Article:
Using an independent redistricitng commission to use a nonpartisan process to draw the districts upon which legislators vote every 10 years (H.B. 69);
Implementing a constitutional amendment that would shift the redistricting process to nonpartisan legislative staff (H.B. 140);
Creating a 16-person independent redistricting commission that would work with an impartial special master to develop the redistricting plans on which the General Assembly would vote every decade (H.B. 648) ;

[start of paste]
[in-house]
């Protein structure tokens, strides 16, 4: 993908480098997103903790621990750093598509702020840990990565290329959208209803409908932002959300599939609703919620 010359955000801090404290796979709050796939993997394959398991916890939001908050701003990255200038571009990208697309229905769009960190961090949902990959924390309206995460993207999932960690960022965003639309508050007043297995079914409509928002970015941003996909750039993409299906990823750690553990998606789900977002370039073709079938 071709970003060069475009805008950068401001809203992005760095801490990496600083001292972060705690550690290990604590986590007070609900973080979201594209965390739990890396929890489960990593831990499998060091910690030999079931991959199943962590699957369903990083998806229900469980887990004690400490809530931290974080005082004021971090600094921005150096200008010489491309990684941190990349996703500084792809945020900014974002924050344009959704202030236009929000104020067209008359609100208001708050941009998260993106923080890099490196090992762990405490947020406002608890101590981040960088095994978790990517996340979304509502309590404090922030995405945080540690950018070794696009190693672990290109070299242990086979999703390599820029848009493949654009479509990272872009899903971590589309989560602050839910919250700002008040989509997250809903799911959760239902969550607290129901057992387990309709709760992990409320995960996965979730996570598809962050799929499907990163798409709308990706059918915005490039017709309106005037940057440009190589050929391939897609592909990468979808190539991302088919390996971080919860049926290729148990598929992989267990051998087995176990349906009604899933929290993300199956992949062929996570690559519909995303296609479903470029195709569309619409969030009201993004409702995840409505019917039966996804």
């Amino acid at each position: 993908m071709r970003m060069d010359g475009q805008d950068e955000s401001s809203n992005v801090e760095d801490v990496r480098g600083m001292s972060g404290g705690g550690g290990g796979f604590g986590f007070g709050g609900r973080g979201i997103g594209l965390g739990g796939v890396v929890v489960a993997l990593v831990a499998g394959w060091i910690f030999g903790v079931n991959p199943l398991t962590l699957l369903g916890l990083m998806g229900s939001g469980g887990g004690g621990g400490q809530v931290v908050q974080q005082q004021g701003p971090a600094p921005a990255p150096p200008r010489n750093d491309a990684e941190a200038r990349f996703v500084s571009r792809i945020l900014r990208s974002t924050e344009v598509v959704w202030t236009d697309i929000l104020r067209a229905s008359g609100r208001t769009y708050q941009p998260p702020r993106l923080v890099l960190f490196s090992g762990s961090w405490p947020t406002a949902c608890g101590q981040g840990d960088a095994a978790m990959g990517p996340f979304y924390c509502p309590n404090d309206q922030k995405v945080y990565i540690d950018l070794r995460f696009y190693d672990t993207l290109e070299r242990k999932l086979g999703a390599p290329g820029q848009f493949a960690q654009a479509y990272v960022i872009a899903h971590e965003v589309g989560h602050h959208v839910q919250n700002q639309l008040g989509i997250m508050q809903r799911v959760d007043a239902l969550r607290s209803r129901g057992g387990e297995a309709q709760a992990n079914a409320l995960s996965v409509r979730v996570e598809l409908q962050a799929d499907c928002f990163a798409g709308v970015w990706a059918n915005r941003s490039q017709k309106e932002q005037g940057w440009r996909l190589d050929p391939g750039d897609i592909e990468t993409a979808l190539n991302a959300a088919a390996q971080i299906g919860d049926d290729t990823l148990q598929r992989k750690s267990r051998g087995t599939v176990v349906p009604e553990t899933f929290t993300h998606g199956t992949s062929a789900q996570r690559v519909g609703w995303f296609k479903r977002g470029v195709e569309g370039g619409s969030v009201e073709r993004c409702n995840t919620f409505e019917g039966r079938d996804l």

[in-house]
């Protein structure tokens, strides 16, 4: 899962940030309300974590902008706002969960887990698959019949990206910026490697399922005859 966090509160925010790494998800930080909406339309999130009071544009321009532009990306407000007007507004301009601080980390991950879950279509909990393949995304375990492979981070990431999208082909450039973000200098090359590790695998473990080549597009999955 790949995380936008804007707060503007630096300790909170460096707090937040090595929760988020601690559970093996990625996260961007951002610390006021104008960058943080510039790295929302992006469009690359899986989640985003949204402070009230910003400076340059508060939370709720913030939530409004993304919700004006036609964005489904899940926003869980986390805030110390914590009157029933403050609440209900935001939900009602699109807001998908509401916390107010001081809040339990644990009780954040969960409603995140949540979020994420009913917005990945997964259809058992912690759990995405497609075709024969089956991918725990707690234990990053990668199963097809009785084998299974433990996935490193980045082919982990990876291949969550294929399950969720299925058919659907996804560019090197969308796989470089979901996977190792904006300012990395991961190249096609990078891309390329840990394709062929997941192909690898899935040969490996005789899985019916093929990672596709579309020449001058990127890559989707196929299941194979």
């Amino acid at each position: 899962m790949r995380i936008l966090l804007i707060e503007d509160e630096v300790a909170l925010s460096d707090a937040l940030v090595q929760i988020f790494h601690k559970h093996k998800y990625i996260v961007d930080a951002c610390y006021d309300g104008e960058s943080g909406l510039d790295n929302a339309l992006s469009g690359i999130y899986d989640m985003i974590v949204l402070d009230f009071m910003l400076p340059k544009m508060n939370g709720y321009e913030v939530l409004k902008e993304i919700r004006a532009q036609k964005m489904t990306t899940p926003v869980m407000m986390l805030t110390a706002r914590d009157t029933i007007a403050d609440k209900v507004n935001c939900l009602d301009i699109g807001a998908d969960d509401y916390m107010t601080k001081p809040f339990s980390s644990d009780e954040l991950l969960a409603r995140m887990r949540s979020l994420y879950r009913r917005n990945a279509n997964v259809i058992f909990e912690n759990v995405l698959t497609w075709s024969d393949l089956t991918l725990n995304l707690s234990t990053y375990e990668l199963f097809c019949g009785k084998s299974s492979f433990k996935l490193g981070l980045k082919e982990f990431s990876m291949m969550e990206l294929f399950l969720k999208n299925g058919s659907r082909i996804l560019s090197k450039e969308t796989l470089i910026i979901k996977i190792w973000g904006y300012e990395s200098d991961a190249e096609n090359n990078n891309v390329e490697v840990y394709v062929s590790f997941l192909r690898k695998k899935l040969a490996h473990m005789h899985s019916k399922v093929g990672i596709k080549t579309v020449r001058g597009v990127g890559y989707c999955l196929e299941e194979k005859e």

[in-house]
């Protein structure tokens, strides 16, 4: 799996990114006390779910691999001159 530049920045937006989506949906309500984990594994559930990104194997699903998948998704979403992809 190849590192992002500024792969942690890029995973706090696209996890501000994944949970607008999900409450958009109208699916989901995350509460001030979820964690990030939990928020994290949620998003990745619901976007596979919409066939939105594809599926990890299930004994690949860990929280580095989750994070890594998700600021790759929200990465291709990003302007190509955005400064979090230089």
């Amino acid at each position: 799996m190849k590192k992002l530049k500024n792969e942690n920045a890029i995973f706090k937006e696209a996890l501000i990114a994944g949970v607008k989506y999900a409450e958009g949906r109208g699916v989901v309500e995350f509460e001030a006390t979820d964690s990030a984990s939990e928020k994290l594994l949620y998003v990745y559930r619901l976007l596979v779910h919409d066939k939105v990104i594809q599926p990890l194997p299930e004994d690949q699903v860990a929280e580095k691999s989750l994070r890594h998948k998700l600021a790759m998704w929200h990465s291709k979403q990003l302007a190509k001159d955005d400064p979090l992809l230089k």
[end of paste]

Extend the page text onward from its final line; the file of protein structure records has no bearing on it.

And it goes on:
The Center has long supported an independent, nonpartisan redistricting process. Nonpartisan redistricting would strengthen nonprofits’ voices since it would create many more competitive elections and would make politicians more responsive to their constituents (including constituent nonprofits serving their districts) rather than to their partisan political donors. Any of these legislative proposals would be a significant improvement over the current system of gerrymandering. While legislators in the majority party are resistant to independent redistricting (which was true when Democrats were in the majority and remains true with Republicans in the majority), it is encouraging that more than half of the members of the House have publicly signed on to support these proposals to end gerrymandering. The Center encourages every nonprofit to make its voice heard on this important issue.